Black canker disease can severely mar trees, particularly willows. Keep reading to learn how to keep your tree healthy and what to do about treating black canker on your willow tree.
What is Black Canker?
Black canker is produced by a fungus called Glomerella miyabeana. In willows, it’s frequently accompanied by a scab. Leaves that get unevenly shaped spots are an early sign that a tree could be suffering from black canker. The spots emerge in early summer or late spring. However, your tree can appear normal. Tree owners don’t even see the problem at this point, even though infested leaves can dry up.
Cankers develop at the point where, as the disease advances, you’ll see cankers where the twigs connect to branches and stems. Cankers can ultimately develop on the main trunk or stem. In the autumn, wounds leak out a pink, velvet-looking, sticky substance that has spores. The spores are moved to various tree parts and nearby trees by insects.
The natural resistance of the tree determines the size of the canker. The first year, the canker could be just an inch in diameter on resistant trees or over three inches on predominantly susceptible trees. Every year, the spaces of dead bark around the cankers get bigger. But, the disease won’t kill the tree unless many cankers come together to encircle the trunk entirely.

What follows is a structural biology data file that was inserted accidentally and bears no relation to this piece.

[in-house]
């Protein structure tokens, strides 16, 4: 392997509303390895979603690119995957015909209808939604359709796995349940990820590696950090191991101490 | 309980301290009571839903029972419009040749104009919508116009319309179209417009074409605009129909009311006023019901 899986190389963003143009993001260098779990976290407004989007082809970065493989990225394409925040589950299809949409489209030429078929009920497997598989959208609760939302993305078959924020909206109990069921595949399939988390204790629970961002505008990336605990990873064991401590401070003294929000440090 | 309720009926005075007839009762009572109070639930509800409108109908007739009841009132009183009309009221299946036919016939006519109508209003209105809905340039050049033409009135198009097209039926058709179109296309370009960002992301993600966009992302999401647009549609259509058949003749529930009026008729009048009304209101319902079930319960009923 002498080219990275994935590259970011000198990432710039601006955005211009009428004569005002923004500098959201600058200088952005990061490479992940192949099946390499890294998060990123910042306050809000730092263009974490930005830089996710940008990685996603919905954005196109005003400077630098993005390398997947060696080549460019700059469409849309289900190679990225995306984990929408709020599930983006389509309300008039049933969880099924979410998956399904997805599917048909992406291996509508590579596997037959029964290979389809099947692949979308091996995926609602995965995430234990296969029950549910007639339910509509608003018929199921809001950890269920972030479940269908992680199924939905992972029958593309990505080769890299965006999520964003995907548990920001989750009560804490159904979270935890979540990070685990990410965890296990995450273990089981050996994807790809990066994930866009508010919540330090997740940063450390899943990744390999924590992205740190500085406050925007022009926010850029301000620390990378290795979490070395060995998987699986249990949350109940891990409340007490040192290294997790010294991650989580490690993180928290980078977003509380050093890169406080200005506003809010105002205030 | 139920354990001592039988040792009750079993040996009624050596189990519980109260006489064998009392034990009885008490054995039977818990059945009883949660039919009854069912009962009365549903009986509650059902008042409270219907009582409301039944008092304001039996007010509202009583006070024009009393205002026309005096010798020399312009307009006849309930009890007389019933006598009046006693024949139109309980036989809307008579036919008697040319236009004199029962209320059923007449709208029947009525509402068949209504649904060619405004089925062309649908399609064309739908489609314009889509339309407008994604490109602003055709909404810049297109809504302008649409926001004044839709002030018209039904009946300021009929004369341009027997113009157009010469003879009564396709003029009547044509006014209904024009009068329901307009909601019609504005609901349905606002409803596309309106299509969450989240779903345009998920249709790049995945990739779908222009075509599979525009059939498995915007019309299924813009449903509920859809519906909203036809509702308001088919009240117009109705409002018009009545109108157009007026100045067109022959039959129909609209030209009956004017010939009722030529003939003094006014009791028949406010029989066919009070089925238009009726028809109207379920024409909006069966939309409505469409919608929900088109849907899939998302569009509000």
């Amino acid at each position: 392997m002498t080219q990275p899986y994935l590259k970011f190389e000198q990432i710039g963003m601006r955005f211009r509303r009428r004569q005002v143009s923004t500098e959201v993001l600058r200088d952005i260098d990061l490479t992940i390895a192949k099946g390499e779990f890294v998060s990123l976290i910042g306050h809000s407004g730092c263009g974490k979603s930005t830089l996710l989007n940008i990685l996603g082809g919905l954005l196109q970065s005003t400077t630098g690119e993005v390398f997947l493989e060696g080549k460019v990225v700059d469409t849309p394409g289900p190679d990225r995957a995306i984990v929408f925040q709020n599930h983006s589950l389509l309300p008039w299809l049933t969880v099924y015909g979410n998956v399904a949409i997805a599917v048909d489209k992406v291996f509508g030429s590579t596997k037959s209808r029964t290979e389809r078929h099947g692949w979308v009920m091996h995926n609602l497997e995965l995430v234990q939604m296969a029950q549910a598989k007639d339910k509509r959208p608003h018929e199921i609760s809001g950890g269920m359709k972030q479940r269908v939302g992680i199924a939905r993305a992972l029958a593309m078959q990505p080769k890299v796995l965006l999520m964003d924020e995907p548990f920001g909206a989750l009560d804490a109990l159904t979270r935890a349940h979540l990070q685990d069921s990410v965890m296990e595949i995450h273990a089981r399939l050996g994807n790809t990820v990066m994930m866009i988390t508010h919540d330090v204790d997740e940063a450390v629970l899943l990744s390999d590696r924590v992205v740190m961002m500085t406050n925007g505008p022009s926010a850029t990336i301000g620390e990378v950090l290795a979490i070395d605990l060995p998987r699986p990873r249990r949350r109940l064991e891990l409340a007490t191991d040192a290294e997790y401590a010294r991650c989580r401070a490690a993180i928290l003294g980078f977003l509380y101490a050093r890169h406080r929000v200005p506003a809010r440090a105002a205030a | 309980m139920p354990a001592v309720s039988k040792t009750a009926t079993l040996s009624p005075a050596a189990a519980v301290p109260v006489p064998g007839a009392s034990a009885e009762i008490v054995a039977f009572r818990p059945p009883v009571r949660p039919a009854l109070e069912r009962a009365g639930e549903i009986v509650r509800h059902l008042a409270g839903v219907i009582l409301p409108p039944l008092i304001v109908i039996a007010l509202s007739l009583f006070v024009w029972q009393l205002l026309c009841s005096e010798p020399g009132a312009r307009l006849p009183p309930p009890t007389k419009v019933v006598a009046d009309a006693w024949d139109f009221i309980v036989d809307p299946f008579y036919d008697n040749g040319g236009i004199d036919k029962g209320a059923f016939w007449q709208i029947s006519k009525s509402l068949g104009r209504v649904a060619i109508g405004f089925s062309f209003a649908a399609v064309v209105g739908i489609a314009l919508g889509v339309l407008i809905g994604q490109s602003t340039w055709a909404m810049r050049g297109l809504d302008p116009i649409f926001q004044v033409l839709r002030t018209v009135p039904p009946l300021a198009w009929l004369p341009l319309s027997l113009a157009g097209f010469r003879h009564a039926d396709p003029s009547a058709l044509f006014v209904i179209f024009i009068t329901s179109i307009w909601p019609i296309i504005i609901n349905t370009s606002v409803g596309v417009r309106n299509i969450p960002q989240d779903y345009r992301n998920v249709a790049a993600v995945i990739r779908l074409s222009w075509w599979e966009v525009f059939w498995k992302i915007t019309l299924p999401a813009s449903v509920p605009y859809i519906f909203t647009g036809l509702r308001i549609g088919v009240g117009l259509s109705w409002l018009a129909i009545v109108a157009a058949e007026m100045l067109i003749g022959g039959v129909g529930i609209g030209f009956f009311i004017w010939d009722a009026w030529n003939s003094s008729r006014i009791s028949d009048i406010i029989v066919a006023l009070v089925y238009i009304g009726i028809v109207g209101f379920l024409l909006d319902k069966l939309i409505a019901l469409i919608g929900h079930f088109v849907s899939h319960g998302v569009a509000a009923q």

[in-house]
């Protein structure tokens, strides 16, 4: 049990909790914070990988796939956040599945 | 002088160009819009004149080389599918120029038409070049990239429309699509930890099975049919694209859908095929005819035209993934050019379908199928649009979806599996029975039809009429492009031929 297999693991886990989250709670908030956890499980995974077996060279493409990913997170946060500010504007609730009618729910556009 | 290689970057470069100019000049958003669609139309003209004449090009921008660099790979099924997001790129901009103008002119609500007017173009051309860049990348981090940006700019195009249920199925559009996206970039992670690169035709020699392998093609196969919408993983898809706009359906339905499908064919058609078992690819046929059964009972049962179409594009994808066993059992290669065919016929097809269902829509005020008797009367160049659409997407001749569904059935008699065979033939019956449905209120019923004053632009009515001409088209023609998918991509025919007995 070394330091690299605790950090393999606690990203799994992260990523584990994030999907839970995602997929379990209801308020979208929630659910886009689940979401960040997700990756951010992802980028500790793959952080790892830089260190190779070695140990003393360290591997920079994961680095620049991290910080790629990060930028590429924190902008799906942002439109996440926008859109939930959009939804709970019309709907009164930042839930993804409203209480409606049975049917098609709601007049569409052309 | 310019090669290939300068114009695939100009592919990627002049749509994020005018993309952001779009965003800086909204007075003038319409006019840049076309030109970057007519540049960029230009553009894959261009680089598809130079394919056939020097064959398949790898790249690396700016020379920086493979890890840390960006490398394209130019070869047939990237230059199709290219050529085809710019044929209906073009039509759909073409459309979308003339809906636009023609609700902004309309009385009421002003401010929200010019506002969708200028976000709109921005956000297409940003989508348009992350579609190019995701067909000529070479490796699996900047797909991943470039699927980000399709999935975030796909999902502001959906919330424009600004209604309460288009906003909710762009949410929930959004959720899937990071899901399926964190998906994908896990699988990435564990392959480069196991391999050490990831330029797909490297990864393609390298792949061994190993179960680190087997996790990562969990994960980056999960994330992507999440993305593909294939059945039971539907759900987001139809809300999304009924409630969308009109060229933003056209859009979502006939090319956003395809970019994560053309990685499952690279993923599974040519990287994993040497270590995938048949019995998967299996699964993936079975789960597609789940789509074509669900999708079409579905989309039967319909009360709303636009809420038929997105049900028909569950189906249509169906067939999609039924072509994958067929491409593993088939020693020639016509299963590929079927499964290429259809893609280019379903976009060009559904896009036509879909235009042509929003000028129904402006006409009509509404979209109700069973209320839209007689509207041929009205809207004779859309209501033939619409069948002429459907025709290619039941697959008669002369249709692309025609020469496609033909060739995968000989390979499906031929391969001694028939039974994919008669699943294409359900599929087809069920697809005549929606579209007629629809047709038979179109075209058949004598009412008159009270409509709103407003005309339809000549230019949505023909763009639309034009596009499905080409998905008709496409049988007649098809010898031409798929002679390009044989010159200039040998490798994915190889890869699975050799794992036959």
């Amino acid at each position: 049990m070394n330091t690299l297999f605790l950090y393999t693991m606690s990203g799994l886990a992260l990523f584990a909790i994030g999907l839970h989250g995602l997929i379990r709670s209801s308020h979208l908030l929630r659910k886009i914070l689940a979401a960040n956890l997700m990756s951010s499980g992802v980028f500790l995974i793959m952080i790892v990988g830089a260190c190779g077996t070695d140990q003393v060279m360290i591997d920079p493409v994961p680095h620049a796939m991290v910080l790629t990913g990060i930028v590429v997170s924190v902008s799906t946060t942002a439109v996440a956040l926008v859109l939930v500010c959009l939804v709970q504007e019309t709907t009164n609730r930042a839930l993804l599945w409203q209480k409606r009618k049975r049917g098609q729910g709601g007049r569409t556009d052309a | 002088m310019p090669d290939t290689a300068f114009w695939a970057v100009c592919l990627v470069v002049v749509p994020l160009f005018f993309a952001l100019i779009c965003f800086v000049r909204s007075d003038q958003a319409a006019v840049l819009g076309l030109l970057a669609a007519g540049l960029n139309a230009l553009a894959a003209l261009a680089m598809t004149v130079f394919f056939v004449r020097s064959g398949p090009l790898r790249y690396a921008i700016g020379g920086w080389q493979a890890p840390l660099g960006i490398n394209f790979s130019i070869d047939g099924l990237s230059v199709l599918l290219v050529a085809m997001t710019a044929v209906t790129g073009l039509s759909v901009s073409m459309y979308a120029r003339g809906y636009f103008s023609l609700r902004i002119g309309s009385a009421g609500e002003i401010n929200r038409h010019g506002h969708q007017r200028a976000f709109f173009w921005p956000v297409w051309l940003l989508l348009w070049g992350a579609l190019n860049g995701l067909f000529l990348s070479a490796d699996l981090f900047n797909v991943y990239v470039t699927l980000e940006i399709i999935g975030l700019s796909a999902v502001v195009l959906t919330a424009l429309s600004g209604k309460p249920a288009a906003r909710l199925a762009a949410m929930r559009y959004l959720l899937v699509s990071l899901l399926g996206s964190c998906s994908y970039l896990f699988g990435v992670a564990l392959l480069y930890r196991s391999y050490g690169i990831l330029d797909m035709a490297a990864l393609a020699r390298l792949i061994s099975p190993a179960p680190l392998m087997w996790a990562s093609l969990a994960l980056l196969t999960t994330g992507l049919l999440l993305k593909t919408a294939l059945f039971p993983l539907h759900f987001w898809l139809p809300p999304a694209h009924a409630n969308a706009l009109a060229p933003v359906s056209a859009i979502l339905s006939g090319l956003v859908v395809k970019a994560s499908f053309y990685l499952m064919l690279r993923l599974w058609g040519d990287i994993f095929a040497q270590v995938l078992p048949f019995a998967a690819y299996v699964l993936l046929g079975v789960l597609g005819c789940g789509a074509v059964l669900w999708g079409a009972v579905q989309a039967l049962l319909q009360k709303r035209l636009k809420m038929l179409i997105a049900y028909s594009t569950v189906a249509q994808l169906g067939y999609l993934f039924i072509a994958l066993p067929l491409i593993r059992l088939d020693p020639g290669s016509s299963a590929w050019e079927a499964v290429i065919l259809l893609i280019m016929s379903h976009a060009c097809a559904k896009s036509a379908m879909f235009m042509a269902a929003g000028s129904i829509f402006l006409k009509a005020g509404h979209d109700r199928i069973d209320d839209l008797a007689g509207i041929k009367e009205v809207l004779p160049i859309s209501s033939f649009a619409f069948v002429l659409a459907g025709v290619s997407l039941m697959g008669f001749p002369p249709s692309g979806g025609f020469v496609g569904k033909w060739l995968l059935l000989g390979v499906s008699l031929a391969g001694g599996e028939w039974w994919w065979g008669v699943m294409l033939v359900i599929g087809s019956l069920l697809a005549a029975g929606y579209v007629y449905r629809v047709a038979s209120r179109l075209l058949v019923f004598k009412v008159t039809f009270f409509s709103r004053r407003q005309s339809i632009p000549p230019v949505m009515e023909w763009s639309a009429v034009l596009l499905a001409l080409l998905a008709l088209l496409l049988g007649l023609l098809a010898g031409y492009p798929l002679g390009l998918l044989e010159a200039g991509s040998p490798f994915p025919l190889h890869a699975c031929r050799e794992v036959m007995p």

Black Canker Treatment
Black canker treatment includes spraying with fungicides and tree pruning. You can’t cure current cankers with fungicide. However, you might be able to stop reinfections. Treat neighboring trees too to prevent them from getting infected. Spraying should be cautiously timed. Consult a Rochester arborist for suggestions on the best time to spray for black canker on trees in your community.
Cutting away infested branches and twigs is a critical part of treating black canker disease. Your objective is to get rid of all diseased twigs and leaves. You want to be inspecting for shriveled leaves on dark-colored twigs. When black canker infects a twig, it will have a hook or droop shape at the tip.
You can attempt to treat this disease on your own. Though, to be sure that you are removing all of the infested branches, leaves, and twigs, so it doesn’t kill your other plants, it’s best to let a professional tree care company do the job for you.
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